Old Debate, New World
June 22, 2012
It was amusing, in a way, to watch the reaction to the Supreme Court's indecency sort-of-ruling, because none of it, ultimately, really matters in the long run. It's like watching a debate on Pony Express regulation; The "horse has left the barn" cliche is quite appropriate this time. It's a matter of people getting worked up over something while the world has moved on.
First, the ruling didn't resolve anything but the fines on Fox and ABC for, respectively, "fleeting expletives" and "momentary nudity," and not because the FCC CAN'T issue those fines but because it didn't put up an adequate stop sign first. Can the FCC still regulate indecency? They didn't really decide on that. Are "fleeting expletives" legal or not? Not specifically addressed. The court sent the whole package back to the FCC with a note saying "try again." That's all it was, whatever the headlines said.
And... it doesn't really matter as much as it once did. That's because while this thing has dragged on in the courts and at the FCC and within the industry, and while the NAB and the Parents Television Council and public interest groups made their proclamations, the world changed. There is no longer any barrier to getting your creative content, whatever it is, to anyone in America, or most of the world, for that matter. You can make a show yourself for practically nothing and stream or podcast it to the world. As Walter Sabo's been fond of saying lately, an 8-year-old (or 9-year-old, he changes up the age sometimes) can make a show and distribute it internationally. (The 9-year-old son of an L.A. comic book store owner has a podcast on the Nerdist podcast network with which I work, this podcast, so that's far from an exaggeration) And if you want to swear or talk about sex or do a video sans clothing, you can do it and you can get it to your intended audience, uncensored and unregulated.
Despite the court decision, you still can't, of course, do anything you want to on broadcast radio, because those indecency rules are still in place, at least for now. And the people who hold the licenses would prefer that you don't do anything to garner a fine or put the licenses at risk, thank you very much. That would be the case whether there are indecency rules or not -- it's their house, their rules, and they tend not to like it when advertisers go away because your explicit material isn't a comfortable fit with their spots. That's all fair, but that's also going to change, because it will be harder and harder for terrestrial radio to compete under those restraints. That's not to say that radio should go NC-17, but the future -- really, the present, just not yet with technical parity -- involves an Internet filled with hosts and commentators unfettered by "the rules," and that's going to make the restrained, sanitized talk of broadcast radio seem quaint to listeners being raised on a very different media diet. (And as surely as there will be, and are, "dirty" shows, there will be others who, in the open market, go the opposite route. There's room for everyone in new media)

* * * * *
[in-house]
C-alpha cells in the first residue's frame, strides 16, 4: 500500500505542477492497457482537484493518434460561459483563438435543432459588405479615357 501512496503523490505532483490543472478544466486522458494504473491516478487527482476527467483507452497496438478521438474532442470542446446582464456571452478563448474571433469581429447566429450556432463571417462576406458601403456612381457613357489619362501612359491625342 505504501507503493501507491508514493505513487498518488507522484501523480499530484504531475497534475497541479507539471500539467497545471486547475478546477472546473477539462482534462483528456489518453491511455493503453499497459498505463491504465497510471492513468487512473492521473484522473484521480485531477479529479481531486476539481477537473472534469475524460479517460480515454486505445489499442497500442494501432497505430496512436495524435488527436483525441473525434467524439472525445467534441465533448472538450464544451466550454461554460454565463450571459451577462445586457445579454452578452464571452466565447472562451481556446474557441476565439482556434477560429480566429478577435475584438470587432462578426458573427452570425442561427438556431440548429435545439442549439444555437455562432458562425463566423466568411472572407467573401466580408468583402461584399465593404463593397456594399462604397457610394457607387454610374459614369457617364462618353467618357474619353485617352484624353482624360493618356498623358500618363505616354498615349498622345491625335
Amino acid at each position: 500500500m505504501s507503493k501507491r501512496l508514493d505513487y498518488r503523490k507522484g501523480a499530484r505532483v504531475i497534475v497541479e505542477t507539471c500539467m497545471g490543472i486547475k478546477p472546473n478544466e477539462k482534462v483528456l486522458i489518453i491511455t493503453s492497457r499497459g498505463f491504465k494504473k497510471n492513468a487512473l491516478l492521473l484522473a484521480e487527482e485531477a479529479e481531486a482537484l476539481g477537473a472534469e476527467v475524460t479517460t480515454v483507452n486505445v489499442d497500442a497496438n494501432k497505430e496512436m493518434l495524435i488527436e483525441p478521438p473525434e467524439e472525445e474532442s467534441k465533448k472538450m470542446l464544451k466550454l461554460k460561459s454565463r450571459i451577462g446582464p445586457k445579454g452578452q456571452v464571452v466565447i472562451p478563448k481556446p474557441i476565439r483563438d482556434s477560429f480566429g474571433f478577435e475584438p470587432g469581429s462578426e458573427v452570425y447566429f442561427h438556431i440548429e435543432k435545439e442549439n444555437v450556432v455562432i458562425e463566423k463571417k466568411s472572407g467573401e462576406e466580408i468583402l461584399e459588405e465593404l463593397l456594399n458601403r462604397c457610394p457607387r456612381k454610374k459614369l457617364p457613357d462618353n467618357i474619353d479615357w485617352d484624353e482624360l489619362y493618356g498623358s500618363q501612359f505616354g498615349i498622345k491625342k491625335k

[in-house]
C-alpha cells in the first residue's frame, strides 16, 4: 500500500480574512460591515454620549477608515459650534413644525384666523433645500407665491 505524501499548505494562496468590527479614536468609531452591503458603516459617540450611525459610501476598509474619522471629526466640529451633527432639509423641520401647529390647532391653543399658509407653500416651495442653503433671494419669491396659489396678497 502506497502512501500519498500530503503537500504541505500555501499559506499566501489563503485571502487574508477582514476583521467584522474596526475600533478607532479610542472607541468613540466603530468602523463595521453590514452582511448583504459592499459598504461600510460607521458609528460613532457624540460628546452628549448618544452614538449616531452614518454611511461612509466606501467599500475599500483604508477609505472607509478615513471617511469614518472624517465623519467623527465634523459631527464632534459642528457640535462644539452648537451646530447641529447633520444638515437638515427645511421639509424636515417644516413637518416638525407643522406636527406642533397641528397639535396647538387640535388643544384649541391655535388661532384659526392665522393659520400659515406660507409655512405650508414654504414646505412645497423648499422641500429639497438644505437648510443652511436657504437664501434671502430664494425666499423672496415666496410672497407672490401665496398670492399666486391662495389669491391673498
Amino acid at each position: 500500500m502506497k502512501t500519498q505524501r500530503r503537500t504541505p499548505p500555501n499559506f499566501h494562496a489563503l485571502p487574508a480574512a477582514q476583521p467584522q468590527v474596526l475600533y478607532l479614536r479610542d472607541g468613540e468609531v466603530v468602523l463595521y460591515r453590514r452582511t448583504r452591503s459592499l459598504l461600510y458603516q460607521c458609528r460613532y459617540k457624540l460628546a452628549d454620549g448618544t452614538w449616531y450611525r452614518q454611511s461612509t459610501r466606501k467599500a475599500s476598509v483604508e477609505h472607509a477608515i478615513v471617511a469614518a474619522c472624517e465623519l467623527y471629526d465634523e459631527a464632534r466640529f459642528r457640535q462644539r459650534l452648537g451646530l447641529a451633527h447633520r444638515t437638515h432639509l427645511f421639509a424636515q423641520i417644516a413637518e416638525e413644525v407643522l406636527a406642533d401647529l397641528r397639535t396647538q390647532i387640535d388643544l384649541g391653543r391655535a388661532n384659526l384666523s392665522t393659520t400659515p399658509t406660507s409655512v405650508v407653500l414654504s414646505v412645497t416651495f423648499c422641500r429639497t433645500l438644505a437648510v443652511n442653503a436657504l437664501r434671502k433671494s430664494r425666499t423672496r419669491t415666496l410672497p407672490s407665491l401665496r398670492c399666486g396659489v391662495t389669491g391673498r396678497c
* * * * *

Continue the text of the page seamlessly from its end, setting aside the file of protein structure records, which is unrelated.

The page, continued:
That's happening now. And it poses a challenge to terrestrial radio as the culture, for better or worse, changes along with the way people consume media. So we're here now with a Supreme Court ruling that continues the uncertainty of the past 40 years regarding what you can and can't say on radio and television, but unlike Pacifica and unlike the reaction to fines and consent decrees of the past, this time, you can see the end, or at least a vastly different landscape, in sight. "Protecting the children," "scarcity," all the arguments are fading because technology is moving way faster than the regulators and, indeed, the industry can process them. It doesn't matter if you think this is a good or bad thing. It just is. And whether you pepper your speech with F-bombs or keep everything strictly family-friendly, the opportunities the new media world offers for the creation of new and innovative content should have you looking forward. The indecency debate is a fight over past policies and conditions. That story's not about where we're going, it's housekeeping for where we've been.
Plug time!: Talk Topics at All Access News-Talk-Sports has plenty of material for your show, whether you use fleeting expletives or not, with hundreds of stories and comments and stupid remarks to help you find stuff about which to talk on the radio or on your podcast or in your sleep -- you'll find it by clicking here; all the topics are also linked on Twitter at @talktopics. As WFAN/New York celebrates its 25th anniversary, we have "10 Questions With..." Boomer Esiason, the station's morning co-host, Dial Global/Westwood One Monday Night Football commentator, and, of course, former Bengals, Jets, Cardinals, and U. of Maryland quarterback, and, of course, you'll find the radio industry's first-best-most complete coverage at Net News, with the top stories tweeted at @allaccess.
Follow me on Twitter and Facebook with my personal accounts at @pmsimon and www.facebook.com/pmsimon, read the pop culture stuff I write and edit over at Nerdist.com, and watch the videos on the Nerdist Channel at YouTube. And, slowly but less-than-surely, I've been adding material at pmsimon.com again, where I CAN swear, but don't. Self-regulation FTW!
Reminder: I'll be at the The Conclave Learning Conference July 18-20 in Minneapolis moderating a panel, and I'll be covering San Diego Comic-Con International July 12-15 for Nerdist, so if you're heading to either one, stop by/say hi....